To this end, the role of cybersecurity and content regulation, also mentioned by the French President at the Paris Peace Forum, is crucial. With Macron’s focus on hybrid threats and cybersecurity, the new French security is very much in line with the ‘secure’ pillar being one out of four pillars – act, secure, invest, partner – of the Strategic Compass of the EU, the first common EU document for threat perception launched during the Council Presidency of France this summer. It is also a substantial element of the upcoming German strategy which was highlighted by German defence minister Christine Lambrecht in a speech mid-September as well as by German Interior Minister Nancy Faeser mid-November at DGAP who both gave a sneak preview of the new German roadmap.

Reconciling the France-NATO Relationship

After the uproar caused by Macron’s harsh assessment of NATO being “brain-dead”, the French President clarified that transatlantic cooperation is a vital aspect of French security. The transatlantic relationship is the fifth of the ten objectives, even before the European dimension and the reference to European sovereignty, Macron’s hot topic since he delivered his speech five years ago at Sorbonne University. France intends to be able to assume the role of a “framework nation” within NATO, assuring a “unique position within the alliance” given its nuclear and overall defence capacities. By 2030, the French army should have “a strong transatlantic anchorage” and France the role of an “exemplary ally” following a “pragmatic approach”. Given the recent debates on strengthening European defence capabilities, pushed by France with projects in air defence systems such as the Future Combat Air System (FCAS) or French alternatives to American and Israeli weapon systems, “pragmatic” is not an evident wording when it comes to France’s relationship with the transatlantic alliance.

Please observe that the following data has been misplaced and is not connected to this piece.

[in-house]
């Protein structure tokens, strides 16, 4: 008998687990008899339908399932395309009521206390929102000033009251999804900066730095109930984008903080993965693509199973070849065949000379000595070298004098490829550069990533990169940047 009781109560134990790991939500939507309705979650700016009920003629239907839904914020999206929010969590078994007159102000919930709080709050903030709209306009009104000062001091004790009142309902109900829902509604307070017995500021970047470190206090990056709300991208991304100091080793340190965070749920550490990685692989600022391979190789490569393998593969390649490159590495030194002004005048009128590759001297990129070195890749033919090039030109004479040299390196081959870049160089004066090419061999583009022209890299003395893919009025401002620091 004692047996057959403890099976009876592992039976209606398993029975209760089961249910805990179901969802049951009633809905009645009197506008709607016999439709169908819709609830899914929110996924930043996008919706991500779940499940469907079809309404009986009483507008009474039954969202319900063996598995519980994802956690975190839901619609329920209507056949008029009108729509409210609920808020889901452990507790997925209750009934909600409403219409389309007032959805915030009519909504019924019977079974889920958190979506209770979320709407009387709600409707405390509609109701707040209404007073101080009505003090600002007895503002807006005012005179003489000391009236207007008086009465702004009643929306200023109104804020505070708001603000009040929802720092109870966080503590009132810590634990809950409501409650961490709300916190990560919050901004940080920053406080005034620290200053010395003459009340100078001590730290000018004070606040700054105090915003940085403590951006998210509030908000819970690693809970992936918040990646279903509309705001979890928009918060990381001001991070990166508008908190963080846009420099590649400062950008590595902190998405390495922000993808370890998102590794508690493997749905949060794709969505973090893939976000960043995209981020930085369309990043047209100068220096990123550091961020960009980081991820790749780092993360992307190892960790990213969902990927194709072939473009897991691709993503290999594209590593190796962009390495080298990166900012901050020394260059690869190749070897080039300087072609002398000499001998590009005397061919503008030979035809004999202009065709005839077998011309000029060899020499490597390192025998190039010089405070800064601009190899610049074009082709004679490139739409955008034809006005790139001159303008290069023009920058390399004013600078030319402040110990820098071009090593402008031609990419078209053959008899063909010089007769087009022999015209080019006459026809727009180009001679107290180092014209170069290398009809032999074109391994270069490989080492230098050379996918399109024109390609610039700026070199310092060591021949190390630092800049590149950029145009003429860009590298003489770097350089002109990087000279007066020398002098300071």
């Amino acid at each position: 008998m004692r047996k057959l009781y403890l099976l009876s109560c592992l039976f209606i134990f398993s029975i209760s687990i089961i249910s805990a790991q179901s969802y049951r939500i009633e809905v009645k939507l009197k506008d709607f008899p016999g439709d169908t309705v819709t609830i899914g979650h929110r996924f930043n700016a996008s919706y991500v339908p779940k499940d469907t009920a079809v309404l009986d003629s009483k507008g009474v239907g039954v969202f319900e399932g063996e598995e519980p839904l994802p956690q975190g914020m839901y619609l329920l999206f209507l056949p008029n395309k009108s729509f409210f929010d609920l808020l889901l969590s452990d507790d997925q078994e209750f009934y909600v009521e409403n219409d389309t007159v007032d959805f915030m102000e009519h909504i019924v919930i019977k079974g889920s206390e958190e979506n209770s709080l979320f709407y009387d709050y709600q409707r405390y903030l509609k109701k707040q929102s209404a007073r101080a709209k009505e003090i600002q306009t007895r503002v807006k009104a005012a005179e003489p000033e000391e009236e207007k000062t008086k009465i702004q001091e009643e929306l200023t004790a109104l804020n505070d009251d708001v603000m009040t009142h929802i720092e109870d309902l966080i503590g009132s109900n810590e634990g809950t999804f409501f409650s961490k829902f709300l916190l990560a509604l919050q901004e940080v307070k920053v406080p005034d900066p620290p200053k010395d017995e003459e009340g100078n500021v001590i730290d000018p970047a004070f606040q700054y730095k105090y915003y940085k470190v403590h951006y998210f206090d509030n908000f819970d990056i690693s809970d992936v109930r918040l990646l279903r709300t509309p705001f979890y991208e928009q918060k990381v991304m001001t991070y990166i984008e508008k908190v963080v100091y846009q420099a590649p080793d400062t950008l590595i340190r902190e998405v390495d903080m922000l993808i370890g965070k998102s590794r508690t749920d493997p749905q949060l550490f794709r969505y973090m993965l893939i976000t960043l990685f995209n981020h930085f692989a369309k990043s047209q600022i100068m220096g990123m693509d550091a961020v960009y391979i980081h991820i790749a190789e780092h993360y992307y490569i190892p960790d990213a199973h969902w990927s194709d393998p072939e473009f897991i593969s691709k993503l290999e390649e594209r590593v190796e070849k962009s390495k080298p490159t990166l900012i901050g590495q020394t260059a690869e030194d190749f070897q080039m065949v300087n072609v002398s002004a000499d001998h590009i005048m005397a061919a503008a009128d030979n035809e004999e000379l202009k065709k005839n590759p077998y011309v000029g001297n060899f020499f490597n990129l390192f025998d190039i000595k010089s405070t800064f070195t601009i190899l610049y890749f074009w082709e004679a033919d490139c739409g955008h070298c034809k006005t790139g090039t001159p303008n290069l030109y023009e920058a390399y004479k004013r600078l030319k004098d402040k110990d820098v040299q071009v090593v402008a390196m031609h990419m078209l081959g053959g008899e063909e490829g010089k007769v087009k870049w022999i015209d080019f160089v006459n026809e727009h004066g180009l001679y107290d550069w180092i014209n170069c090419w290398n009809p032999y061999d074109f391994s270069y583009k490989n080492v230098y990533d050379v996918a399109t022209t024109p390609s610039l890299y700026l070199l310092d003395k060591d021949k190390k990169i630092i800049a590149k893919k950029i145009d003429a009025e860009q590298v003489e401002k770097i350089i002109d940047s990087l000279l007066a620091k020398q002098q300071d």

The expansion of European defence capacities strengthens NATO, but France's goal remains strategic autonomy for Europe. Finally yet importantly, France claims leadership within this new European security architecture.

Recalling French Geopolitical Priorities Worldwide

As laid out in the new security strategy, other regions in the world where France has strategic interests continue to be of importance to French foreign and security policy, despite the focus on the war in Ukraine. This first and foremost concerns the African continent which will be covered by a proper and separate strategy, to be presented within the upcoming 6 months after concertation with African partners. The presentation of the new French security strategy also marked the final end of the military operation Barkhane in Mali, launched in January 2013 with up to 3000 soldiers which has been generally perceived as having generated poor results on the ground. Macron thus announced a new approach where prospectively, French military support and cooperation in the region will be provided only upon request of African leaders.